Mary, unlike Anne, was the mistress of two kings - François I of France and England's Henry VIII. She was born sometime between 1499 and 1508, probably around 1500. She was considered the more attractive of the two, and was the one member of the Boleyn family who ultimately was able to avoid the controversies that led to the executions of both her sister Anne and her brother George.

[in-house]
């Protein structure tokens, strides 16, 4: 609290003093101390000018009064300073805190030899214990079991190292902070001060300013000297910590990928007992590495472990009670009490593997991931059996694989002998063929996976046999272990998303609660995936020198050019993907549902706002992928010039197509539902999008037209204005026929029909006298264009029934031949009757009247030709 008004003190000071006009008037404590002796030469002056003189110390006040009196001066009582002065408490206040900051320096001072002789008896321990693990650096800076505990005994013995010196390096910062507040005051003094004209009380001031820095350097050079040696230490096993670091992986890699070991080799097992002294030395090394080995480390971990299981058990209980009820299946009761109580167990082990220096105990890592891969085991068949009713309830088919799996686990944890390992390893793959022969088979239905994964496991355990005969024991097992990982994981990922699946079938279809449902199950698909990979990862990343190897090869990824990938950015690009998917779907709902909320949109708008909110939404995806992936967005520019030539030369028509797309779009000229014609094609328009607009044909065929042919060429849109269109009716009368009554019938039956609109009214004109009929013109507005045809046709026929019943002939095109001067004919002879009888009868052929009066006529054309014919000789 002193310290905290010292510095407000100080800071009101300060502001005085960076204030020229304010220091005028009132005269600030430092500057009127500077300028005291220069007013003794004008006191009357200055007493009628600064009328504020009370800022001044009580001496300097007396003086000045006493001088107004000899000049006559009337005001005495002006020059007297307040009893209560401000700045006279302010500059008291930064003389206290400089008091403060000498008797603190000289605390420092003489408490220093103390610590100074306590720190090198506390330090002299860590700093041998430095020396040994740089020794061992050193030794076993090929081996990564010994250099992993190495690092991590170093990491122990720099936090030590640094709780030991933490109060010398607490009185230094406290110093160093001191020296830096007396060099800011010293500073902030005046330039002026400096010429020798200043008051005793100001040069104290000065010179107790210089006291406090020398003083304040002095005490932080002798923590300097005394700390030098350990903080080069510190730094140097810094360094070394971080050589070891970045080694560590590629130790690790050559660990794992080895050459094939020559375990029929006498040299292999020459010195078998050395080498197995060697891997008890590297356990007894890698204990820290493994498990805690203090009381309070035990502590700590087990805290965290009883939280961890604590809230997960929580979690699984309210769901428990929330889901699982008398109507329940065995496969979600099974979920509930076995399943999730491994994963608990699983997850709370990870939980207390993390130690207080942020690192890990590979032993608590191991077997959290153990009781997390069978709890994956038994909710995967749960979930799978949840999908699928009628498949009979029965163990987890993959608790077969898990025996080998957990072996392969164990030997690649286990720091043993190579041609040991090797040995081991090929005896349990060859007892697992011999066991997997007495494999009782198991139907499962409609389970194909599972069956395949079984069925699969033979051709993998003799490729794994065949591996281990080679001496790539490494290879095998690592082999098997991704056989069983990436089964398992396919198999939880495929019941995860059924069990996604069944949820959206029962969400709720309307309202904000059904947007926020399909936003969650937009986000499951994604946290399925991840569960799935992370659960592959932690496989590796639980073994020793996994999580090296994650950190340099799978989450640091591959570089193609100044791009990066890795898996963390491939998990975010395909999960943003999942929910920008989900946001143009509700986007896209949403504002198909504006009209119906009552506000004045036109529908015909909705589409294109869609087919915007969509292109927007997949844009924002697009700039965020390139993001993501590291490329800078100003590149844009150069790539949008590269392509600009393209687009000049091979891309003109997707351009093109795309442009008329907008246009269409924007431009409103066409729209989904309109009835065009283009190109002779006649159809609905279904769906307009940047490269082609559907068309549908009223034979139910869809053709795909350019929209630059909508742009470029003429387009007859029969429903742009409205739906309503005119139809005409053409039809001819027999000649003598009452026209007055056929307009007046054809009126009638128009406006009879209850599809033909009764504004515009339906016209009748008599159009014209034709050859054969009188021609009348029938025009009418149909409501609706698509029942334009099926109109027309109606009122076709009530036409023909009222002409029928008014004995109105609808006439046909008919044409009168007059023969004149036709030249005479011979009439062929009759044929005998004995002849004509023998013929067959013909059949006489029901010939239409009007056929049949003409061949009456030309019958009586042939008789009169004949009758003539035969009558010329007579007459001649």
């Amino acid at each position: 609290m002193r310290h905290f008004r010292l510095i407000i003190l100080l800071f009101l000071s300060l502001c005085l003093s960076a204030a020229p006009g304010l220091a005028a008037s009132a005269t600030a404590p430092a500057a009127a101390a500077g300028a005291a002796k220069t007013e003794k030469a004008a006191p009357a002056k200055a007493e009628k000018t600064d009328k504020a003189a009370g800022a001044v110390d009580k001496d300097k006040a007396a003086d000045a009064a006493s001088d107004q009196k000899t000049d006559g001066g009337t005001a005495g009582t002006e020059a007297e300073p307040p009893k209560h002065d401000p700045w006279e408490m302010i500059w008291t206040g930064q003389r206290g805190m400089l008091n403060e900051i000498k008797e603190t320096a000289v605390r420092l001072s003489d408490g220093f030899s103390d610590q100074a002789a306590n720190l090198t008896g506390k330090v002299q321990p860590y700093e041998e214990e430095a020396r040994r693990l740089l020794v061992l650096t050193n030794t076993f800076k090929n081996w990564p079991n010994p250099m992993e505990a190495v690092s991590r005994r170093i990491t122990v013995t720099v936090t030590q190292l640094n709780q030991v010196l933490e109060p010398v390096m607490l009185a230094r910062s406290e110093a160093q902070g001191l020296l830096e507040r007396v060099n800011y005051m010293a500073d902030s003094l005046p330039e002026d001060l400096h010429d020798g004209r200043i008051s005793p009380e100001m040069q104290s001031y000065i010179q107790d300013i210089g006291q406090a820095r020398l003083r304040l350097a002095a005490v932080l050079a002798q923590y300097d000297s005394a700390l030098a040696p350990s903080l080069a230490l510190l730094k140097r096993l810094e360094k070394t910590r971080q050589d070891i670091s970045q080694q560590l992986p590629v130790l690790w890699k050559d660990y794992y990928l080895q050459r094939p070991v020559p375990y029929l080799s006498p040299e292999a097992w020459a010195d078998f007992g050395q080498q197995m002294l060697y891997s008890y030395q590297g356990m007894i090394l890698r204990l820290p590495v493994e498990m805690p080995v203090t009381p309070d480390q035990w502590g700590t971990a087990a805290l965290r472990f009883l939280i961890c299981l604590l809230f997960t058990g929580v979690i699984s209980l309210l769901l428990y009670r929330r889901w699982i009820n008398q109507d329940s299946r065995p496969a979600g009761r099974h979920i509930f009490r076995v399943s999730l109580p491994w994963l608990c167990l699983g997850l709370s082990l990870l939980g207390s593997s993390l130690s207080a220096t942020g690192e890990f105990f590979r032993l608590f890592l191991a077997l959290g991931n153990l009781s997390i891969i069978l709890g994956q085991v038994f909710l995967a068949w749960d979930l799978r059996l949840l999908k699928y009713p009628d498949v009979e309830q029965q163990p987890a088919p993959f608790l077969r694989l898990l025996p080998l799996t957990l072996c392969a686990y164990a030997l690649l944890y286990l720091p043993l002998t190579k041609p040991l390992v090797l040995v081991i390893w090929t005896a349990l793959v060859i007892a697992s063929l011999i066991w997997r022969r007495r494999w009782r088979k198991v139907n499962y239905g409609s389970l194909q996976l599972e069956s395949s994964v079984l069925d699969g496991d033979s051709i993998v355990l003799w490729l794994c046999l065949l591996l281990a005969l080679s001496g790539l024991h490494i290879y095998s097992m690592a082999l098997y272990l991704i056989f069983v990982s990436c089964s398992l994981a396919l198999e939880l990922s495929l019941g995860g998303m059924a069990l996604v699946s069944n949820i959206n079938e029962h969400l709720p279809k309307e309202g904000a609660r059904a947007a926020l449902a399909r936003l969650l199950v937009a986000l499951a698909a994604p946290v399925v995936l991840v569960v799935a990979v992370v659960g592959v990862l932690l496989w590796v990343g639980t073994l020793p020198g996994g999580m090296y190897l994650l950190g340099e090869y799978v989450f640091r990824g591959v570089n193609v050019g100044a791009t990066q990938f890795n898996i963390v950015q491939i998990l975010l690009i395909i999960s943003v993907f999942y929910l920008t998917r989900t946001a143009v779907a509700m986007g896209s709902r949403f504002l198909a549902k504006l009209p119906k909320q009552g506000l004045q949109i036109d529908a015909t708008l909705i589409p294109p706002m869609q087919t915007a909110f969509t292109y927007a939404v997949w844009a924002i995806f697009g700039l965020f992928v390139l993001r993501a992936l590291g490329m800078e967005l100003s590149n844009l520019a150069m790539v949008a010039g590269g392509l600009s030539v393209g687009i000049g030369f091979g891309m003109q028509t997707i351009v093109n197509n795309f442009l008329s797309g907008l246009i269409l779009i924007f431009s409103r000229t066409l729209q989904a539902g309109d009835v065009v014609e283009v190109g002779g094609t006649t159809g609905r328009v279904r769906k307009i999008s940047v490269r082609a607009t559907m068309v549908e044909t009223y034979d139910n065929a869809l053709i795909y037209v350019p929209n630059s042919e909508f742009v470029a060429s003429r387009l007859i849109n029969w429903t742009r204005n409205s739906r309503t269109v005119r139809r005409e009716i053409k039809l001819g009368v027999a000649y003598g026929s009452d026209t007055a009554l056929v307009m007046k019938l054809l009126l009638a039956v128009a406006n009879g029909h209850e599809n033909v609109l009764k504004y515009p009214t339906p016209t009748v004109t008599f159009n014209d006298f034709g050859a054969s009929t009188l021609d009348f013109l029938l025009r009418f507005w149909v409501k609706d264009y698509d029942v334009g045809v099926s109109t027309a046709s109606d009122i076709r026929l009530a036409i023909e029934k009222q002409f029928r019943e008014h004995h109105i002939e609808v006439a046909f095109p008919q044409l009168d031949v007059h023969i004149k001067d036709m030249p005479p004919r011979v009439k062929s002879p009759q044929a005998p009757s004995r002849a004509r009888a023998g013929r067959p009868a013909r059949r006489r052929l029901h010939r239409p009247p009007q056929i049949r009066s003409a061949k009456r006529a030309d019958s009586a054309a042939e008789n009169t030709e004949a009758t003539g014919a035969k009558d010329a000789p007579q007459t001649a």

She was married twice, and died in 1543. Philippa Gregory was intrigued by the story of a queen's sister who apparently has been forgotten by history, but seemed to have been the more interesting of the two sisters. Some of the novel's storyline was loosely based on the work of American historian, Retha M. Warnicke, and the books of British historian, Alison Weir. Others, however, were clear dramatic devices. As a novelist, Gregory also often altered or ignored actual historic events to portray Mary Boleyn in a more positive light, particularly through her portrayal of Mary as a heroine, determined to achieve independence unheard of for an upper-class woman in the mid-sixteenth century.